3- Show your human side

At the end of his presentation for the 2015 World Domination Summit, Derek Sivers reveals a couple of secrets that he and his team used to grow CDBaby. And guess what? The first secret he mentions is the fact that they actually answered the phone (for which he gets a round of applause from the audience!).

Answering the phone and talking directly with customers is a great way to prove to the customers that your business is made up of real human beings; that people across the table are capable of understanding their interests, problems, and complaints, rather than just a part of some faceless revenue machine. It actually goes without saying that pleasant human interactions help build trust and increase customer retention.

The second secret Derek used to scale CDBaby was turning the seemingly mundane things about the business into something more fun. For example, he used personalization in his transactional emails to show the name of the recipient as part of the sender name, meaning Sarah could receive an email from the sender “CDBaby loves Sarah.” This seemingly small tactic was a cool way to connect with customers in a new and unique way.

They also had fun with customer funny customer requests, like ordering pizza every time an album by a customer (singers of course) was asked to be replaced or responding to a customer jokingly asking for a plastic squid. When the customer saw a real plastic squid in the package with his order, he went nuts and posted this video on Youtube, leading to awesome word of mouth and organic engagement.

4- Look professional

Unless you’re a very popular brand in your niche, people still judge your credibility based on your looks. And with the explosion of online shopping over the past decade or two, people are very adept at telling whether or not your website is professional and credible. A study shows that high prototypicality of a website (i.e. a website that includes many of the “standard” elements customers expect from a certain type of site) boosts credibility among visitors.

According to GoodFirms’s web design research, “flat design, expressive typography, broken grid layouts, virtual reality video, voice user interface and search” are all trends that are getting more and more popular for internet users. They also go on to explain that low conversion rates are often a strong signal of poor website design:

web design trends survey results

Check out their detailed analysis of the latest web design trends that can improve conversions and try incorporating them with your site using A/B testing to see how they affect performance. Implementing common web design trends like this is a great way to improve your website’s conversions:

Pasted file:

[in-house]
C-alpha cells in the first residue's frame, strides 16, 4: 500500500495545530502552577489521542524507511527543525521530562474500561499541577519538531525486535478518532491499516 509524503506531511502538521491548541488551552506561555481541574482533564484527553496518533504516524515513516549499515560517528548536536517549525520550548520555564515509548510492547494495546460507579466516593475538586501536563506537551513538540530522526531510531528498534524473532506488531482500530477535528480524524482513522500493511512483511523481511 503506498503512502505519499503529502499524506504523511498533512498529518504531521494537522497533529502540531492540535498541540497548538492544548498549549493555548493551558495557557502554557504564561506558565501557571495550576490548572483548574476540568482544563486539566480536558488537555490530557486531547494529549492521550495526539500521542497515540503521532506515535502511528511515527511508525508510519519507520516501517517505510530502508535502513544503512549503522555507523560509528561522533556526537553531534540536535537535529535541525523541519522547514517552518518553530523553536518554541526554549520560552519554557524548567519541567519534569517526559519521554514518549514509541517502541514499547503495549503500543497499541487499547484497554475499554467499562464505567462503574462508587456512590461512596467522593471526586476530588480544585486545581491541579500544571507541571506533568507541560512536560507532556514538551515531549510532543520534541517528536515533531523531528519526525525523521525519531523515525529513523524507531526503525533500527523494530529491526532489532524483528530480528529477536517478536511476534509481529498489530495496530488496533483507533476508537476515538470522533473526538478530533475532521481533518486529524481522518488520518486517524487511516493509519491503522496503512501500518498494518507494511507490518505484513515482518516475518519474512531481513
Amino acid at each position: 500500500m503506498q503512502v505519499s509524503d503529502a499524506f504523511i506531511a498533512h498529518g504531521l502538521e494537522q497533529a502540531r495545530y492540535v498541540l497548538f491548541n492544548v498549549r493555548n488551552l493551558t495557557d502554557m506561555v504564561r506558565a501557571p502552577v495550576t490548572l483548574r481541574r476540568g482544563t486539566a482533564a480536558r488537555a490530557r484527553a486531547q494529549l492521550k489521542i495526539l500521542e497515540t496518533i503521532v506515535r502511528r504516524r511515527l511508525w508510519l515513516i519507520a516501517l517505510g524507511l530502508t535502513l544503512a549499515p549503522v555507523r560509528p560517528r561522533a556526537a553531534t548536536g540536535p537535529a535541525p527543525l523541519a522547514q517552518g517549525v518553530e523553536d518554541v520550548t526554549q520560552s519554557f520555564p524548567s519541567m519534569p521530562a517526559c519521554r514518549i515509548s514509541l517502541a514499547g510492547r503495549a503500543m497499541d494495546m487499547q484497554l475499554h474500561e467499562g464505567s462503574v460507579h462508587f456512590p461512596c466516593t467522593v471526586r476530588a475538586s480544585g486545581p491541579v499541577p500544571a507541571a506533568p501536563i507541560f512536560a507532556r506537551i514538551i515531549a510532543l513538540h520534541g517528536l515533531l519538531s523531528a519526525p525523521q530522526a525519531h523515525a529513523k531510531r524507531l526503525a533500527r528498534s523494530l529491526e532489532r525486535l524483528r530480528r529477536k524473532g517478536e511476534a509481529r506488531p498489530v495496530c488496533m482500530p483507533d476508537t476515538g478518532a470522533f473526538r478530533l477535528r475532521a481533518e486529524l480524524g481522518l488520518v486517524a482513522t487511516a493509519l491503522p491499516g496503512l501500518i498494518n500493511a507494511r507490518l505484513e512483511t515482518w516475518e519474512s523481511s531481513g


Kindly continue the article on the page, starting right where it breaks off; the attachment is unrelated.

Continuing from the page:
latest trends in web design

You can either hire a good web design company to do the designing for you, or you can dip your toe in and do it yourself with the help of an intuitive WordPress page builder such as Thrive Architect.

To conclude:

Digital Vidya explains that digital marketing departs from traditional marketing because it provides a two-way communication channel where “businesses can communicate with customers and customers can ask queries or make suggestions to businesses as well.” But many businesses fail to take advantage of this essential element when launching marketing campaigns. Trust almost disappears when we fail to listen to customers and identify what matters most to them. At the end of the day, what determines the success of any business is whether we can be a trustworthy companion of our customers or not, so it’s in our best interest not to forget about this in our marketing.

Although different tools and tactics like bulk email marketing campaigns have made marketing at scale much easier — particularly with the advent of advanced features like marketing automation, businesses still need to put the work in if they want to gain their customers’ trust.

But unlike established businesses, new businesses don’t have the privilege of a solid track record or social proof to bolster their credibility. That means they need to do everything they can to prove themselves trustworthy to customers and leads. This trust can still be earned by following the steps mentioned above, ensuring that, above all else, you’re putting the customer first.

About the author:
Mostafa Dastras has been featured in many leading digital marketing blogs, including HubSpot, WordStream, SmartInsights, and MarketingProfs. What keeps him up at nights is how he can help his clients increase sales with no BS content marketing (or how people can grow an email list). Visit his blog, LiveaBusinessLife, or connect with him on LinkedIn to get him to write for you.